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COMMONWEALTH v. BIRD (06/28/76)

decided: June 28, 1976.

COMMONWEALTH
v.
BIRD, APPELLANT



Appeal from judgment of sentence of Court of Common Pleas of Lycoming County, No. 74-11,088, in case of Commonwealth of Pennsylvania v. James L. Bird.

COUNSEL

Charles J. Tague, Assistant Public Defender, and Peter T. Campana, Public Defender, for appellant.

Gregory V. Smith, Assistant District Attorney, and Allen E. Ertel, District Attorney, for Commonwealth, appellee.

Watkins, P. J., Jacobs, Hoffman, Cercone, Price, Van der Voort, and Spaeth, JJ. Opinion by Jacobs, J.

Author: Jacobs

[ 240 Pa. Super. Page 589]

Appellant was charged with simple assault. The incident out of which the charge arose was explicated in the opinion of the lower court: "On October 18, 1974, the defendant was operating a motor vehicle in which several of his young companions were passengers. The vehicle had been involved in an accident, and became inoperable as the defendant was proceeding in a westerly direction on East Third Street in Williamsport, at the point of a railroad overpass. The defendant and his companions were seen by Robert Stroup to run from the automobile, thereby abandoning it on East Third Street and allowing it to drift backwards and crash into the structure of the underpass. Assuming that something was amiss, Mr. Stroup left his business establishment and together with a Mr. Collins, undertook pursuit of the defendant and one of his companions in the hopes of persuading them to return to the scene until appropriate investigation could be conducted. Stroup and Collins eventually came upon the defendant and his companion, Richard Ault, in a lumber yard nearby. The defendant, without provocation, took a piece of wood and attempted to assault Collins with it. When he missed Collins, he turned upon Stroup and swung at his head. The blow was cushioned somewhat by Mr. Stroup's forearm, but Mr. Stroup did suffer minor injury to his forearm and forehead. The defendant and Ault attempted to escape the area, but the Williamsport Police Cruiser arrived at the scene and apprehended the defendant before he had left the general vicinity." (Emphasis added.)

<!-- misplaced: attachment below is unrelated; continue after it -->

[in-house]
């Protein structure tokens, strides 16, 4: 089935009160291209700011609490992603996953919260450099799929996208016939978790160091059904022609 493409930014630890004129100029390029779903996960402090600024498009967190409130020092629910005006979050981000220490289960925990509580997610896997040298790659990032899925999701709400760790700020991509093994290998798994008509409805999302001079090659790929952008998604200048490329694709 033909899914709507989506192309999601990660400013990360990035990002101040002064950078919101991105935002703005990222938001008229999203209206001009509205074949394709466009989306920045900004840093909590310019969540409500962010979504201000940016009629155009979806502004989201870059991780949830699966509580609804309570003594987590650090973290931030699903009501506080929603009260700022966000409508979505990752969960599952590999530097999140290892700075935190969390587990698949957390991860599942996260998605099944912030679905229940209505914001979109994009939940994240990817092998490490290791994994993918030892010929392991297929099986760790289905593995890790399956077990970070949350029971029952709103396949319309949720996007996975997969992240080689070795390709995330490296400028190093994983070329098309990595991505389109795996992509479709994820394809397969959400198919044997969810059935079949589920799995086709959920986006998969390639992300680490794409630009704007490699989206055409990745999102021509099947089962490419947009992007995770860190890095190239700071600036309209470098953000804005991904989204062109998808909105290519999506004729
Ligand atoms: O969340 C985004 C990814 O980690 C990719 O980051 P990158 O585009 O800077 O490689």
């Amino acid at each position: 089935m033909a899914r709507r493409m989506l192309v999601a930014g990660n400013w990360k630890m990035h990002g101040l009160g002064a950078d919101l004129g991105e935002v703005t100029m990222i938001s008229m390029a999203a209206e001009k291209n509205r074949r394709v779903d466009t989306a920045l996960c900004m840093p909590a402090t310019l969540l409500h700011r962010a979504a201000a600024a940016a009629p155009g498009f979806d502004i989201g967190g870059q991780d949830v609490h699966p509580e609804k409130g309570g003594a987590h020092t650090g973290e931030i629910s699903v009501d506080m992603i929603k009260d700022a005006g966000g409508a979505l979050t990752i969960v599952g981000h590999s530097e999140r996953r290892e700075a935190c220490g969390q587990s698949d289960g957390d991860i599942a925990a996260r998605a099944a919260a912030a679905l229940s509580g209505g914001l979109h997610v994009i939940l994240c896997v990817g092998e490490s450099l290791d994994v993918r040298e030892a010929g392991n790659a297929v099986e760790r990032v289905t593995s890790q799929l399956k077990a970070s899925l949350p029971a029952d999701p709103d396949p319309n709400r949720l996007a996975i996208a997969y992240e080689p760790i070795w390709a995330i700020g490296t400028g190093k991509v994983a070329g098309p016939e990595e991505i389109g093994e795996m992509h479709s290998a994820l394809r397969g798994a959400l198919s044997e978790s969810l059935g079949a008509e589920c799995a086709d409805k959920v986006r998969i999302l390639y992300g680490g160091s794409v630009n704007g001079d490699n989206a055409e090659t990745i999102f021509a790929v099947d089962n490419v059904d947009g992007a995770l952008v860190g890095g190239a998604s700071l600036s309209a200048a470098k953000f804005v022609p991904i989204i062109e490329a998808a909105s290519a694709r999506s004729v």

On April 10, 1975, the appellant, after jury trial, was found guilty of simple assault. Post-trial motions were filed, argued and denied, and appellant was sentenced to confinement for a period of two months plus costs. The instant appeal followed.

The only issue on appeal involves the failure of the Commonwealth and the appellant to call Richard Ault as a witness. At the close of the testimony in this case, appellant's counsel requested a charge that the Commonwealth's

[ 240 Pa. Super. Page 590]

    failure to call Ault as a witness permitted an inference that Ault's testimony might have been unfavorable to the Commonwealth's case. This charge was refused but the court, over defense objection, charged as follows:

"Now, there is a question as to what weight if any, you should give to the fact that neither the Commonwealth nor the defendant called a potential witness, a Mr. Rich Ault. The law provides that the jury may infer that a potential witness would have given testimony unfavorable to a party who failed to call him, if it was natural and reasonable to expect the party to call him as a witness, and if there is no satisfactory explanation for why the party failed to do so. The defense contends that the Commonwealth should naturally and reasonably be expected to have called Rick Ault, and that the Commonwealth gave no satisfactory explanation for failing to do so. The Commonwealth contends that it would not be natural and reasonable to expect them, under the circumstances to call Rich Ault, and that, in any event, they did give a satisfactory explanation for why he was not here. These would be matters for you to consider. If you find that it would be natural and reasonable for a party to have called a witness, and that party failed to give a satisfactory explanation for failing to do it, then you may infer that the witness would have given testimony unfavorable to that party. The inference that a potential witness' testimony would have been unfavorable to a party who would have called him, is an inference that you may draw, and not that you are required to draw. It is just the inference that the testimony would be unfavorable, not that he would have given particular testimony. The inference is not a substitute for proof of specific facts." N.T. at 72-73 (emphasis added).

Appellant argues that the above charge permitted an unfavorable inference to be drawn against him for his failure to call ...


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